High Volume Translations and Tight Deadlines

Posted on Posted in Interesting translaton topics, Translation quality

Let’s talk about high volume translations that are really big. Is it possible to translate 80,000 words (approx 260 pages) in a single day? In reality, anything is possible, but it would not be possible to do this with a single translator.

If we were to have 260 translators each translate a single page, we could probably get it done in a couple of hours (excluding communication time to schedule all of the translators’ availability and proofreading of course). This is known in the project world as “project crashing”, or adding enough resources to shorten the length of a project.

Generally, this is not very good for the quality of a translation, especially in the case of interrelated information within a single document. Imagine translating a contract with 260 pages and, on each page, the word for “contractor” has been translated differently. (e.g. buyer, contractor, remitter, sponsor, employer, constituent, contracting body, customer, contracting entity, or client). It would be a nightmare, but as they say in business, the show must go on and sometimes clients do have specific need to crash translation projects. Remember too, project crashing is always more expensive.

Although a certain lack of consistency can be expected to a certain extent, there are a few ways to minimize the risk of making a document incoherent and completely useless when crashing a translation project.

Here are a few ideas to minimize risk when crashing a translation project:

  1. Remember, the more translators working on the document, the more risk there will be. So keep the number of translators to a bare minimum.
  2. Try to use translators that work in a team or create a team of translators yourself. There are many project platforms and applications available to let translators interact with each other, share information and ask questions. By enabling a high level of communication, risk can be considerably reduced.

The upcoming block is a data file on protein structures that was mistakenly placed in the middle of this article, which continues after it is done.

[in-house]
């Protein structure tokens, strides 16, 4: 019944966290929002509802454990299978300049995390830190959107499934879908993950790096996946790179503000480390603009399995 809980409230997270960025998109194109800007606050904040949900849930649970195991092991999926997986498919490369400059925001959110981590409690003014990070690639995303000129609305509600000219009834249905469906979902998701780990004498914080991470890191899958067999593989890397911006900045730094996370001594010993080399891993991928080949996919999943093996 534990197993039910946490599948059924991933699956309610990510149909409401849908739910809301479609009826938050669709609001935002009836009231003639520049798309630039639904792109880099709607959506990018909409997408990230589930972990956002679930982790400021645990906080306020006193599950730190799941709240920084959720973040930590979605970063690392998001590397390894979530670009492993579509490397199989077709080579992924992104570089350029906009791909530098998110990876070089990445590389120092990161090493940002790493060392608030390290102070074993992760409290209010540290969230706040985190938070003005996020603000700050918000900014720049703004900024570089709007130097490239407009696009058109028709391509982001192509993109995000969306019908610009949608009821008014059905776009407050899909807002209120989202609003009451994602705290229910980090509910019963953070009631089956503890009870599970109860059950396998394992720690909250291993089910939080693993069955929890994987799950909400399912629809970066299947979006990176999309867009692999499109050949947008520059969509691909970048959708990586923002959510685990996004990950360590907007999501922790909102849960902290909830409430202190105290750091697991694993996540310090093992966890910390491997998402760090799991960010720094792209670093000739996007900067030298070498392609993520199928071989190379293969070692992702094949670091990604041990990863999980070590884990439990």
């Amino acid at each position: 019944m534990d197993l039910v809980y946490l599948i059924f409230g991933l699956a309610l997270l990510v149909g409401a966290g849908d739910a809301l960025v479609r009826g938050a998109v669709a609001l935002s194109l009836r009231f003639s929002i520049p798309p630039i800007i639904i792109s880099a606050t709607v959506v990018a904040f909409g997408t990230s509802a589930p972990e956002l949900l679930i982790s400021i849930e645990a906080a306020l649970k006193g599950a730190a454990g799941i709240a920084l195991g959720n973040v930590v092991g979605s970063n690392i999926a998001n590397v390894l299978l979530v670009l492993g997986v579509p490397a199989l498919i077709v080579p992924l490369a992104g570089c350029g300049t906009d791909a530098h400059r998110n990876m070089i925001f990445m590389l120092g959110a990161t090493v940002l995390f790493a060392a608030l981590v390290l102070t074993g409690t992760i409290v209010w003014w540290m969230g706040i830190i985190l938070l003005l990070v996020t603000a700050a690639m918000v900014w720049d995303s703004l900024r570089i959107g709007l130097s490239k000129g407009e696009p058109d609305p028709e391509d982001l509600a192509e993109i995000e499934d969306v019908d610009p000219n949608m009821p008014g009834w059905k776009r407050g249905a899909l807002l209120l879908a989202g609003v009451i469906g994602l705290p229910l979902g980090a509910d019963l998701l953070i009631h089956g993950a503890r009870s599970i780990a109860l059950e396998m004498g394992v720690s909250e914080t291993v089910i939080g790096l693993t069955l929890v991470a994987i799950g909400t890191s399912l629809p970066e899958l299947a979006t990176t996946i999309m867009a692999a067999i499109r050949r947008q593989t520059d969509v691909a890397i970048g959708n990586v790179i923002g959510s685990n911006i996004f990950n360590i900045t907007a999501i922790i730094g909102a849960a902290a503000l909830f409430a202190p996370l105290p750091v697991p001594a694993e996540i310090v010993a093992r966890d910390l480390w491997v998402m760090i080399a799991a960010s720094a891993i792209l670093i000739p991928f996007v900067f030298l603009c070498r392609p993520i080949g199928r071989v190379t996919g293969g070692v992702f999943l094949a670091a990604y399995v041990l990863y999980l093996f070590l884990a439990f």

3. Do an analysis of key words in the document. This is similar to a meta-tag analysis that is done on websites. It counts the number of times that key words are used. Have a list of select key words compiled as terminology and then translated by a single translator before the group translators begin working on the project. Simply said, if the word “contractor” is used in the document 100 times, make sure that all the translators know that. A terminology list comprising hundreds words could be made and given to the translators with the instructions to maintain the usage of the terminology.
  4. Try to group relevant topics within the document and give them to a single translator.
  5. Ensure throughout the project that each translator creates a terminology list for this to be shared by all the translators during the project. Partial deliveries of the translation should be made at various points delivered as unclean translation files so that each translator can update their translation memories with existing translations. There are many online translation platforms that offices use so that all the translators translate online with many of these functions available.
  6. A quality check of all the partial deliveries should be checked electronically for inconsistencies and these communicated to the translators.
  7. Depending on the size of the translation, there are a few models that can be used for proofreading. One entails a single proofreader checking through the consistency of all the translations. This person should also be provided with the terminology list and an electronic report of any inconsistencies. Depending on translator availability and the circumstances at hand, another option regarding proofreading would be to have the translators proofread the work of one another.

There are also circumstances where working with several translators is not an issue at all and doing so could in fact improve the quality of the translation.

If there are 260 pages of small articles that have little to do with each other, it might even better the quality of the articles to have several translators working on them, bringing the reader some variety. This is a particularly good idea if the articles have been written by several authors.

Risky business to crash a project, but if you have to do it, do it well.


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